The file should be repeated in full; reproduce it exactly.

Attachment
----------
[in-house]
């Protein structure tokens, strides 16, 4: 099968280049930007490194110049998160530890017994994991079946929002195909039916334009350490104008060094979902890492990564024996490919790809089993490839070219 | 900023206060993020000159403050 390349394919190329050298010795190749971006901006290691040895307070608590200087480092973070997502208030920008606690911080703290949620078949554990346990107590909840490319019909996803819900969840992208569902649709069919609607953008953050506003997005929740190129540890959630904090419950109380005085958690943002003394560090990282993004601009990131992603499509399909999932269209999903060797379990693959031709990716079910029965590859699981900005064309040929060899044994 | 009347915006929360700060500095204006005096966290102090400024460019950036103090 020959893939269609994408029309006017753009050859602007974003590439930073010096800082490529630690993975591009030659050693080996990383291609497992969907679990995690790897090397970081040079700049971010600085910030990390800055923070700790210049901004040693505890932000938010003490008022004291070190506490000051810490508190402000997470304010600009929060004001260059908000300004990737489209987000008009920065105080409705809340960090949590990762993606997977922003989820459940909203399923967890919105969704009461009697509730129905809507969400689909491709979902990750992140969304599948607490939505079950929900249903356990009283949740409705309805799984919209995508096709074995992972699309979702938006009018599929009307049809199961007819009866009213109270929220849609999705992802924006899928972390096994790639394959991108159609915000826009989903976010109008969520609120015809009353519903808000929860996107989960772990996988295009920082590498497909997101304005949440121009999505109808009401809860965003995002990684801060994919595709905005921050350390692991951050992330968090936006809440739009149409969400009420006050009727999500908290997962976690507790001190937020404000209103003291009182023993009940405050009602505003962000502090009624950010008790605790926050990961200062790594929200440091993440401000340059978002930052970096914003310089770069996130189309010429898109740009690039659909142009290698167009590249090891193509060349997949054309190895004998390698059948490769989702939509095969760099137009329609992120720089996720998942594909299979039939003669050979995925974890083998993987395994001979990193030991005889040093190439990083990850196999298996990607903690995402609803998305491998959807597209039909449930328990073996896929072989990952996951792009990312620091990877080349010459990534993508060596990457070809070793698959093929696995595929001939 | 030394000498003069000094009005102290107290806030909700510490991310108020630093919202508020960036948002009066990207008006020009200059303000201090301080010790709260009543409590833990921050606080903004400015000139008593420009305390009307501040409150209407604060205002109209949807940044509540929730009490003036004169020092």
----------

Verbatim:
[in-house]
């Protein structure tokens, strides 16, 4: 099968280049930007490194110049998160530890017994994991079946929002195909039916334009350490104008060094979902890492990564024996490919790809089993490839070219 | 900023206060993020000159403050 390349394919190329050298010795190749971006901006290691040895307070608590200087480092973070997502208030920008606690911080703290949620078949554990346990107590909840490319019909996803819900969840992208569902649709069919609607953008953050506003997005929740190129540890959630904090419950109380005085958690943002003394560090990282993004601009990131992603499509399909999932269209999903060797379990693959031709990716079910029965590859699981900005064309040929060899044994 | 009347915006929360700060500095204006005096966290102090400024460019950036103090 020959893939269609994408029309006017753009050859602007974003590439930073010096800082490529630690993975591009030659050693080996990383291609497992969907679990995690790897090397970081040079700049971010600085910030990390800055923070700790210049901004040693505890932000938010003490008022004291070190506490000051810490508190402000997470304010600009929060004001260059908000300004990737489209987000008009920065105080409705809340960090949590990762993606997977922003989820459940909203399923967890919105969704009461009697509730129905809507969400689909491709979902990750992140969304599948607490939505079950929900249903356990009283949740409705309805799984919209995508096709074995992972699309979702938006009018599929009307049809199961007819009866009213109270929220849609999705992802924006899928972390096994790639394959991108159609915000826009989903976010109008969520609120015809009353519903808000929860996107989960772990996988295009920082590498497909997101304005949440121009999505109808009401809860965003995002990684801060994919595709905005921050350390692991951050992330968090936006809440739009149409969400009420006050009727999500908290997962976690507790001190937020404000209103003291009182023993009940405050009602505003962000502090009624950010008790605790926050990961200062790594929200440091993440401000340059978002930052970096914003310089770069996130189309010429898109740009690039659909142009290698167009590249090891193509060349997949054309190895004998390698059948490769989702939509095969760099137009329609992120720089996720998942594909299979039939003669050979995925974890083998993987395994001979990193030991005889040093190439990083990850196999298996990607903690995402609803998305491998959807597209039909449930328990073996896929072989990952996951792009990312620091990877080349010459990534993508060596990457070809070793698959093929696995595929001939 | 030394000498003069000094009005102290107290806030909700510490991310108020630093919202508020960036948002009066990207008006020009200059303000201090301080010790709260009543409590833990921050606080903004400015000139008593420009305390009307501040409150209407604060205002109209949807940044509540929730009490003036004169020092």